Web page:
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The Road to Recovery of the Monito Gecko (Sphaerodactylus micropithecus)

Jan P. Zegarra-Vila1,*, Miguel A. García-Bermúdez2, Cielo E. Figuerola-Hernández3,Iván Llerandi-Román1, Nicole Angeli4, Ricardo López-Ortiz5, José A. Cruz-Burgos1, and Omar A. Monsegur-Rivera1

1US Fish and Wildlife Service (USFWS) Caribbean Ecological Services Field Office, PO Box 491, Boquerón, PR 00622, USA. 2USFWS, Science Application, 1201 Ceiba Street, San Juan, PR 00926, USA. 3Island Conservation, 2100 Delaware Avenue, Suite 1, Santa Cruz, CA 95060, USA. 4US Virgin Islands Department of Planning and Natural Resources, Division of Fish and Wildlife, 45 Mars Hill, Frederiksted, VI 00840, USA. 5Puerto Rico Department of Natural and Environmental Resources, Division of Commercial Fisheries Research and Management. PO Box 366147, San Juan, PR 00936, USA. *Corresponding author.

Caribbean Naturalist, No. 87 (2022)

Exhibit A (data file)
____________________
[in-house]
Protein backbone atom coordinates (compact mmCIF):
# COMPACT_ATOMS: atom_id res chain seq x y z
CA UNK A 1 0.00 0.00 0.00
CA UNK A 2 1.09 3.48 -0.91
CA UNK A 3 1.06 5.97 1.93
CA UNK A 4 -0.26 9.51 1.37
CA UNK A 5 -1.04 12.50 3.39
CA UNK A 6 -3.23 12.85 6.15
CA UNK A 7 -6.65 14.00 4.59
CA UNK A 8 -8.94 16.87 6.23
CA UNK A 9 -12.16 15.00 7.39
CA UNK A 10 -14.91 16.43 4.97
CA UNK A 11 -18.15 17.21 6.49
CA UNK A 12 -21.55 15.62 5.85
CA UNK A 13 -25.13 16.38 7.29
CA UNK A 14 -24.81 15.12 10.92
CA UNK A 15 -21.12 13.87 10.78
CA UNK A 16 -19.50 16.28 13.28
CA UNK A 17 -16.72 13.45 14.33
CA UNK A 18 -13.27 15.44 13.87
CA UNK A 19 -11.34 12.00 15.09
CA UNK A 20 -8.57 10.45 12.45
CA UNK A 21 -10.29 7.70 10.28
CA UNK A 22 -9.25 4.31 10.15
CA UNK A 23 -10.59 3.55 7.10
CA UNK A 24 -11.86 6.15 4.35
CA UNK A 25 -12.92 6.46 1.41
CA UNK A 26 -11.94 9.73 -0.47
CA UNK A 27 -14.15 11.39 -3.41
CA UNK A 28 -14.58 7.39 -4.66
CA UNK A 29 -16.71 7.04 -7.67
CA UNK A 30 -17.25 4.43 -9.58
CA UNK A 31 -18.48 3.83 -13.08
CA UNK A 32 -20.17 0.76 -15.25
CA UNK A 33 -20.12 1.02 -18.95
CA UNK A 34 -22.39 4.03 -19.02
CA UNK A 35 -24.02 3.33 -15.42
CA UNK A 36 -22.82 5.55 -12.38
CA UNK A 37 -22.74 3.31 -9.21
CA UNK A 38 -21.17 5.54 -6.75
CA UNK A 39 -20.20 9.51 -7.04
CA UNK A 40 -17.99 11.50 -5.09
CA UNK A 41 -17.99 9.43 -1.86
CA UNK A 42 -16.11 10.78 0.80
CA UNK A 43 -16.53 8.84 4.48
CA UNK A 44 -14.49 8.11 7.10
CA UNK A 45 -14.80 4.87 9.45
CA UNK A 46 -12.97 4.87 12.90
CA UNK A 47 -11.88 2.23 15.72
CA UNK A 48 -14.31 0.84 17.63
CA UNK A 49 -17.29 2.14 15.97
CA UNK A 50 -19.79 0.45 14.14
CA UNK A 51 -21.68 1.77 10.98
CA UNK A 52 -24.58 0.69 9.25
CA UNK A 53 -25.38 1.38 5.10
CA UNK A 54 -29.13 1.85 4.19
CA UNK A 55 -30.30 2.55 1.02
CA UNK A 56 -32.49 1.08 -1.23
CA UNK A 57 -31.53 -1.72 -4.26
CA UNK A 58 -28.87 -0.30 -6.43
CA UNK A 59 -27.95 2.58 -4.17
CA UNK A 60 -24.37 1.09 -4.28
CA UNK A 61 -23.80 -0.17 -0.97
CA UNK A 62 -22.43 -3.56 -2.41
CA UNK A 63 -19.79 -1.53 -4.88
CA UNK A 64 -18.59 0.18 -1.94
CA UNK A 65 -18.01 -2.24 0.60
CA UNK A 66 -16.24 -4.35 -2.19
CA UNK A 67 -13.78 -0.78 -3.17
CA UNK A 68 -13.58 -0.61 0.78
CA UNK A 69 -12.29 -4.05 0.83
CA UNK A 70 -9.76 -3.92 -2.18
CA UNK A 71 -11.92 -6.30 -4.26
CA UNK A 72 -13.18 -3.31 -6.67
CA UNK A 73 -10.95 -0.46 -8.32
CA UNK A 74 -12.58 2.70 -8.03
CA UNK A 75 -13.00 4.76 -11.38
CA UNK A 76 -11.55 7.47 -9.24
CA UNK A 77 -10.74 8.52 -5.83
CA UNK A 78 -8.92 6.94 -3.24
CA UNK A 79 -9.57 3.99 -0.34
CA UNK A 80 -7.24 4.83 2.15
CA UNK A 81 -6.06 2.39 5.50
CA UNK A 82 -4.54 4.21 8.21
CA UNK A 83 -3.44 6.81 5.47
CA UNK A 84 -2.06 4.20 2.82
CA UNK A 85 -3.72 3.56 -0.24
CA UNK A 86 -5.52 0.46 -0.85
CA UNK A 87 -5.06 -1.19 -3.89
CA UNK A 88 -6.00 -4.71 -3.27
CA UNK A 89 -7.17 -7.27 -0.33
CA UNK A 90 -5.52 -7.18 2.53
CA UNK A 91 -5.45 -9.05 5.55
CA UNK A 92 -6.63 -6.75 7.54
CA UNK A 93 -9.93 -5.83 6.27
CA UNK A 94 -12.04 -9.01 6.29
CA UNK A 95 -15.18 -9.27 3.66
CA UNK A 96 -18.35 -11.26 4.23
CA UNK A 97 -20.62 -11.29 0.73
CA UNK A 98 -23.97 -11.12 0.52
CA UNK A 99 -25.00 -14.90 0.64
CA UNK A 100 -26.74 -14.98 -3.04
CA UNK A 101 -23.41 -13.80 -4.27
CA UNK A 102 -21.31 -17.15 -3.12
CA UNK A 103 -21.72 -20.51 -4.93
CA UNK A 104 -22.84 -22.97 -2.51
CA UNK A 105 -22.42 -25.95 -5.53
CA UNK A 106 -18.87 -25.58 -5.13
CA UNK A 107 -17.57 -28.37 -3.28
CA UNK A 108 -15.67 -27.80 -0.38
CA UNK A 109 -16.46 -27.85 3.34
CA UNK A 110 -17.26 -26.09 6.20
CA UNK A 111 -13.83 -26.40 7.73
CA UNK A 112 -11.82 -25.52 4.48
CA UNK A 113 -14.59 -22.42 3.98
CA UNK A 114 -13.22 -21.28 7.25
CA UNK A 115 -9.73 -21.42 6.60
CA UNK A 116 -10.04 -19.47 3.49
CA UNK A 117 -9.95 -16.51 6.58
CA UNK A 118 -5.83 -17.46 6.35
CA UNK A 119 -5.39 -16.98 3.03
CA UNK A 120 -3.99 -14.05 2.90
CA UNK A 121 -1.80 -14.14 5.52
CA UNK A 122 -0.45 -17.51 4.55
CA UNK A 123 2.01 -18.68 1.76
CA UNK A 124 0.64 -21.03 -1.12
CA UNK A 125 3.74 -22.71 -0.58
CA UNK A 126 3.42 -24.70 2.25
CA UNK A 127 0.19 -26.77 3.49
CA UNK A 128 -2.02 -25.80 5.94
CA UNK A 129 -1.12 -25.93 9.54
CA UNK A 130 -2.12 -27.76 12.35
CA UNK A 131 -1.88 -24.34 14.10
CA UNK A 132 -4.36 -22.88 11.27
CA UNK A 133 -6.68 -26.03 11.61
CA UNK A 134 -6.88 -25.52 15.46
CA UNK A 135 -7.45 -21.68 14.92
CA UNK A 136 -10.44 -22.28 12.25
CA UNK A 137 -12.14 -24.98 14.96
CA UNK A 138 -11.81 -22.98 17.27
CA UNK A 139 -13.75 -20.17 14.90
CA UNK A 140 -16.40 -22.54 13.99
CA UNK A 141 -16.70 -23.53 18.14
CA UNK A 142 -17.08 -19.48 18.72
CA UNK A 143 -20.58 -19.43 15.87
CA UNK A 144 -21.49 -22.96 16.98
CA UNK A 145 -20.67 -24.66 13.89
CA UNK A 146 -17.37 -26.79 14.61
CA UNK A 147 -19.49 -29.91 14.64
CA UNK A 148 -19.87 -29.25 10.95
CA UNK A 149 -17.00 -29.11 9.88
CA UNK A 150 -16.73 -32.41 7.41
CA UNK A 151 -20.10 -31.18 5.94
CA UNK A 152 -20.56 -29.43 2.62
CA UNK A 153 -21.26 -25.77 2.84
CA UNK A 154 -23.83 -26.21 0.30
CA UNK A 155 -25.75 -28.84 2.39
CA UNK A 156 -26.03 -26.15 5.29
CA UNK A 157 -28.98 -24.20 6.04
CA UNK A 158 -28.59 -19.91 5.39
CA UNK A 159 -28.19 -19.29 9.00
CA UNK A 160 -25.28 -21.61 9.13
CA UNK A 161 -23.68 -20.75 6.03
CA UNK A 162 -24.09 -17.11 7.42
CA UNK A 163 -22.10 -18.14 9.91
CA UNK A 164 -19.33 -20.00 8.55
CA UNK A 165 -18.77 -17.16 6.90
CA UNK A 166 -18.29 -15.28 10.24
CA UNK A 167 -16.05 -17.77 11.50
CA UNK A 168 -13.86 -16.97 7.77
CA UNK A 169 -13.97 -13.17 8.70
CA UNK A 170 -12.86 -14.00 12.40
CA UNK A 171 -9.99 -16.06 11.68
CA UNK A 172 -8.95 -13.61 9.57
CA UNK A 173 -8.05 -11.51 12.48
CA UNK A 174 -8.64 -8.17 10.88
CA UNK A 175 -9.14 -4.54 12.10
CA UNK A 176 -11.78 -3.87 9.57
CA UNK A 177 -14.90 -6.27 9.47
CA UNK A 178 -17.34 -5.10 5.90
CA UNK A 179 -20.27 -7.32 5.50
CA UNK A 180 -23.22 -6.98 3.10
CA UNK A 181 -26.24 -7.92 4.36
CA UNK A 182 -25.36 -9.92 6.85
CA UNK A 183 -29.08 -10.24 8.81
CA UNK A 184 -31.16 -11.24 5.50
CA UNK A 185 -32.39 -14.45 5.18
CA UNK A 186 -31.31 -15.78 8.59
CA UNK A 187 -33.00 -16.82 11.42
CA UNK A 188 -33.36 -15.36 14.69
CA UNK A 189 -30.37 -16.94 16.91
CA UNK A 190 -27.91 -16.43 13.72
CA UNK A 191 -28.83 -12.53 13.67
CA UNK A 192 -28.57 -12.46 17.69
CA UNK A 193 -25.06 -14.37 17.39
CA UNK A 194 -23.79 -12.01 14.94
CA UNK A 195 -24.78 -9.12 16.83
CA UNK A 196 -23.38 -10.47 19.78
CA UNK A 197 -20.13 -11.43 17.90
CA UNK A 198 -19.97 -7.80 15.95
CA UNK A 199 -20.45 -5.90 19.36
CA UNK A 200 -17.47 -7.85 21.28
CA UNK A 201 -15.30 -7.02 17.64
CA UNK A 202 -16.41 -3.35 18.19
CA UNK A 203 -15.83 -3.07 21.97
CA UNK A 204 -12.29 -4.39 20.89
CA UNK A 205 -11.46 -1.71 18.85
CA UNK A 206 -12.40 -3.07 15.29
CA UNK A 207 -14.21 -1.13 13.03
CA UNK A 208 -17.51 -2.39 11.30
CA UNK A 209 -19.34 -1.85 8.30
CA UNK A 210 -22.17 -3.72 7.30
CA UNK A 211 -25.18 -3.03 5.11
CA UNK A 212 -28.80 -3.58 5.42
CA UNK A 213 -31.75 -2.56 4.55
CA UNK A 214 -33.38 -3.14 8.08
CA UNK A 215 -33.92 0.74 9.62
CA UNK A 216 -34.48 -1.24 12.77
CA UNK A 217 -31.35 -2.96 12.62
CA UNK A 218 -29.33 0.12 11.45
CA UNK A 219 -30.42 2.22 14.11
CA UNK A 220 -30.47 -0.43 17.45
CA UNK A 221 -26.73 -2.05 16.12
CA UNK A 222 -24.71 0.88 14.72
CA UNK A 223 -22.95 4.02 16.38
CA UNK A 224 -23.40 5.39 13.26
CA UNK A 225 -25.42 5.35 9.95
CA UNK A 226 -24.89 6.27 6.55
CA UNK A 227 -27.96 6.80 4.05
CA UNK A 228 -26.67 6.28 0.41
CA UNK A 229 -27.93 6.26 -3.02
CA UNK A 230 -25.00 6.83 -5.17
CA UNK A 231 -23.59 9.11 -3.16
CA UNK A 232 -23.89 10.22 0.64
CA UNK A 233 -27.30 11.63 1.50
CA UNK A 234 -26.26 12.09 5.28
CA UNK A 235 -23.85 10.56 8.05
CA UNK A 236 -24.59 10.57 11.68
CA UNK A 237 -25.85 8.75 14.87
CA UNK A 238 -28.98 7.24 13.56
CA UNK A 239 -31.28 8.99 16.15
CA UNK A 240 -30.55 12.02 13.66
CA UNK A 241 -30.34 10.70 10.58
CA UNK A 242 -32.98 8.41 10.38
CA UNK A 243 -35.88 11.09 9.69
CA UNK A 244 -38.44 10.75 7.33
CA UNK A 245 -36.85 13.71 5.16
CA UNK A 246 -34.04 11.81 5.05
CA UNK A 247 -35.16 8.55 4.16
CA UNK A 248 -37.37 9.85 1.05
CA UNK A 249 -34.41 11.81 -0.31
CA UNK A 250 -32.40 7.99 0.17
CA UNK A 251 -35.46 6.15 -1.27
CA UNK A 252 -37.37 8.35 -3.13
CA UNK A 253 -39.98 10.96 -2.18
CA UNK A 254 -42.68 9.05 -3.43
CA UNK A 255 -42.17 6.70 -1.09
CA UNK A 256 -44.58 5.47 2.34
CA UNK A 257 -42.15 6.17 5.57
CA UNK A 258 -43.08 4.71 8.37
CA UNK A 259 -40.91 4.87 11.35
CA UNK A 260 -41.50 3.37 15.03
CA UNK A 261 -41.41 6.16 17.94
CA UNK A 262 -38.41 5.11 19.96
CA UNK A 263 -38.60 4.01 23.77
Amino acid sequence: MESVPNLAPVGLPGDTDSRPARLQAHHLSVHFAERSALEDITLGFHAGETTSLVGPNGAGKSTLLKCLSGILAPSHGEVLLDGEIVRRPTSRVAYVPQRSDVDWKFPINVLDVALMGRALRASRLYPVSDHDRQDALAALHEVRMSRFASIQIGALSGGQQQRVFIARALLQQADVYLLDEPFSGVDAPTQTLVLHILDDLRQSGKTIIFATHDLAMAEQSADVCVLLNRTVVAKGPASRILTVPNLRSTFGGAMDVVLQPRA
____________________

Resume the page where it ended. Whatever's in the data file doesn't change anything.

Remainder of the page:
Sphaerodactylus micropithecus (Monito Gecko) is an endemic species restricted to Monito Island, an island ~75 km west of mainland Puerto Rico that consist of ~14.7 ha of protected habitat. This species was listed as endangered in October 1982 under the Endangered Species Act (ESA) based on the best available science, which indicated that the species had 1 small population where suspected predation by Rattus rattus (Black Rat) was limiting population growth. Between 1982 and 1994, diurnal visual surveys resulted in a direct maximum count of 21 individuals. Furthermore, 3 capture–mark–recapture surveys conducted in 1993, 1994, and 1997 indicated population densities of 4100, 6000, and 3500 geckos, respectively, based on Petersen-method estimation. A rat eradication campaign was conducted in 1992–1993 and 1998–1999. After the last rat eradication event and gecko survey in 1997, neither formal rat searches nor gecko population estimates were conducted until 2014. When we re-surveyed Monito Island in 2014, no rats were found, and 23 geckos were directly counted in the first nocturnal survey on the island. The discovery of nocturnal activity led to the development of the first nocturnal systematic survey for the gecko in 2016 within 40 randomly distributed plots across the island. Survey and estimation results indicated an occupancy of 27.8% (50% CI: 11.3–68.6%) and a population estimate of 7661 geckos (50% CI: 5344–10,590). Based on these results and alleviation of rat predation, the Monito Gecko was removed from the ESA list in October 2019. Here, we describe the history of conservation efforts for the Monito Gecko, highlight the collaborative efforts between governmental and non-governmental entities for the recovery of the species, and describe the foundation for systematic surveys for this gecko that may work for other threatened species throughout the region.

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